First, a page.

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Chuck Hinman: First Impressions
First Impressions Chuck says first impressions are not always reliable as he knows from his experience.
Next earlier Chuck Hinman column - Hopelessly Trapped!
By Chuck Hinman
Not long after I began a business career with Phillips Petroleum Company, I discovered that my line of work required the expertise of Phillips' large and impressive legal department. There was a staff of about eight to ten attorneys that specialized in giving legal advice on land and geological matters only. Since my work had to do with land titles, Mr. Robert Burgess (Bob, to his close friends) was our designated 'go-to' attorney in such matters.
I, as a new hire, found Mr. Burgess to be a most intimidating person to deal with.
Bronzed legal advisor bombards with questions
Mr. Burgess was reputedly a 'legal brain,' a tenured authority among his peers; his appearance was like unto the King of Siam for lack of a better description. He was the most bronzed person I have ever seen. He was totally bald, and his shiny head and scalp were as bronze as an Oscar Award. He reportedly spent a lot of time on the golf course. His eyes were large and intense -- someone you wouldn't fool around with either physically or mentally. Brrrr! And if that wasn't enough, he treated me like I was on trial -- and sitting in the defendant's chair. He scared the bjeezers out of me. I, like many of my peers wanted to get any meeting with him out of the way in the morning, knowing the rest of the day would be a breeze in comparison.
When I went to him for legal advice on a land title matter, I learned to be prepared for cross-examination on minute details, many seemingly unrelated to the question that brought me to him for advice. I would have preferred to handle the whole matter by correspondence but no way; he required that you stand before his desk and recite the problem and the question for him to consider. As soon as he got a glimpse of what the question was, then he would bombard you with questions, many of which seemed to an untrained farm-boy to have no relevance to the issue. One time I challenged him on the relevance of his question and he ate me alive. I was no match and I knew it.
Saying "I don't know" released one from cross-examination
I soon learned with the aid of others, the sooner you said three words -- "I don't know" -- the sooner he would release you from cross-examination. His massive ego was seemingly satisfied and he would smile cordially and say "Thank you -- I will call you when I have the information you requested." As I walked by his secretary's office, drenched in sweat, she would try to muster a faint smile of encouragement as I limped back to my office.
The WORST is yet to come! You'll see!
Jockey shorts elastic failure
One morning as I was heading down the stairs to his office, I noticed the elastic in my jockey shorts was worn out and as I walked down the stairs, they were, with each step, slowly creeping downward so that by the time I got to his office, they were flying at half-mast somewhere just slightly above my knees and way below my buns. Oh Lord, help me! I nervously tried to re-arrange them but that was futile. This is cruel and inhuman.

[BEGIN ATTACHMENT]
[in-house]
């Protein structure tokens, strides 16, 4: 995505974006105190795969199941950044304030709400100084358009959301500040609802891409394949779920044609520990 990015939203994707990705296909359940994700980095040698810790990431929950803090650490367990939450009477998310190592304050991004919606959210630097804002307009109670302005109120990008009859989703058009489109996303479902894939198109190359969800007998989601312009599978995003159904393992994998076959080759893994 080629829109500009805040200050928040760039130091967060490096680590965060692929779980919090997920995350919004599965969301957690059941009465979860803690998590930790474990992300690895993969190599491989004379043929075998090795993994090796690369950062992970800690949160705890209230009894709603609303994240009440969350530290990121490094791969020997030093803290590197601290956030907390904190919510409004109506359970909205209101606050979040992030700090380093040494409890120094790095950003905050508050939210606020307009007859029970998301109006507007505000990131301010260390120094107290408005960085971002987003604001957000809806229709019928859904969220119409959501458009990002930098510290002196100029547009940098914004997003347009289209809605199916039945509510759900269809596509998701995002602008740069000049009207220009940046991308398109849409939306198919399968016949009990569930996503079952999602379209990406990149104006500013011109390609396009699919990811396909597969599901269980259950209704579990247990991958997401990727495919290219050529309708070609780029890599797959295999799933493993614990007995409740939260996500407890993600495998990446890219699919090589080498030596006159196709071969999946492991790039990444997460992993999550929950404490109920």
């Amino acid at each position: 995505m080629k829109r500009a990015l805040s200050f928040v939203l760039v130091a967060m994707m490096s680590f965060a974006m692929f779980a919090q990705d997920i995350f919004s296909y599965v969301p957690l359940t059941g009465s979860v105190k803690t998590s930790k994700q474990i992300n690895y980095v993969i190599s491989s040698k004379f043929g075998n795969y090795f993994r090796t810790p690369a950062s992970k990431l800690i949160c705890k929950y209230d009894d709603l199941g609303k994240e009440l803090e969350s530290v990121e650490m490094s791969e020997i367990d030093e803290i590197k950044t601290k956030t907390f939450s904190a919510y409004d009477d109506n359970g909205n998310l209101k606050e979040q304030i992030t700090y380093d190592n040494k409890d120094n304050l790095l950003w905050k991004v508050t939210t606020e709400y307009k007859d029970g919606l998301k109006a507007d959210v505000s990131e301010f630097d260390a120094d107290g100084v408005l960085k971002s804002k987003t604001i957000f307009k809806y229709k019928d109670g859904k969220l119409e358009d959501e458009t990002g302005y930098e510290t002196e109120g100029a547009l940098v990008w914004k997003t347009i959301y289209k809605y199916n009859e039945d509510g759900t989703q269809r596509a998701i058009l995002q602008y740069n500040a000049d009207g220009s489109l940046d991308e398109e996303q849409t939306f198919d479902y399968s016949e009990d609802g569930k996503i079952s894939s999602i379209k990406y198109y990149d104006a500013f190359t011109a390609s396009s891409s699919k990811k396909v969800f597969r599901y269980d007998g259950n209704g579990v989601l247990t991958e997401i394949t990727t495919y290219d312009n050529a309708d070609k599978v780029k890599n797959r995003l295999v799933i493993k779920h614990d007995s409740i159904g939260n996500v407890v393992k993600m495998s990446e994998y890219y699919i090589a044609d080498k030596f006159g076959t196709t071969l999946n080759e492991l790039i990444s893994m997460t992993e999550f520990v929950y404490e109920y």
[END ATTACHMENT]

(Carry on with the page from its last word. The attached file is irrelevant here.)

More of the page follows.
I had never before considered what proper-fitting (snug) jockey shorts have to do in establishing self-confidence. It has everything to do with it!
Chuck asks for mercy: to go home and re-dress
Before he had finished the second or third question, I realized I was a goner and that he had me by the 'ying yangs' whatever or wherever they are. I was totally undone -- a blabbering idiot. After a rapid-fire question I had barely heard, I cleared my voice repeatedly and asked for the mercy of the court.
In a hushed and trembling voice, I said, "Mr. Burgess, I need to be excused to go home." He looked curious as I added, "As I was walking down the stairs to your office a few minutes ago, I didn't realize that I had put on a pair of jockey shorts this morning that are worn out. The elastic is worn out! By the time I walked in your office just now, they have completely failed me and are in fact hanging down here" as I demonstrated by holding them through my trousers. As he erupted in uncontrolled laughter, I added "My confidence is gone without my underwear to support me and I need to be excused to go home and dress properly. Do you mind?" That did it!
And how are your shorts hanging now?
He hysterically waived me to go home, choking on his own laughter. At last I had gotten to him! He was the one who was undone for a change.
When I returned in about an hour with adequate shorts on, he in a totally relaxed and pleasant countenance said "And how are your shorts hanging now?" -- the same way he greeted me each and every time I visited him on subsequent business matters. The cross examination stopped totally. I was invited to sit down when I entered his office and we visited about everything except business. He confided that mine was the funniest thing that had ever happened in his storied legal career!
Formidable expert becomes personal friend
Years later, upon my Mom's passing, I got the most touching personal note of sympathy, not from Mr. Robert Burgess of Phillips Petroleum Company fame, but from 'Bob' -- my friend and co-worker at Phillips.
First impressions are not always reliable, I know from experience.
Written by Chuck Hinman. Emailed Friday, 5 February 2010.
This story was posted on 2014-10-05 04:05:18
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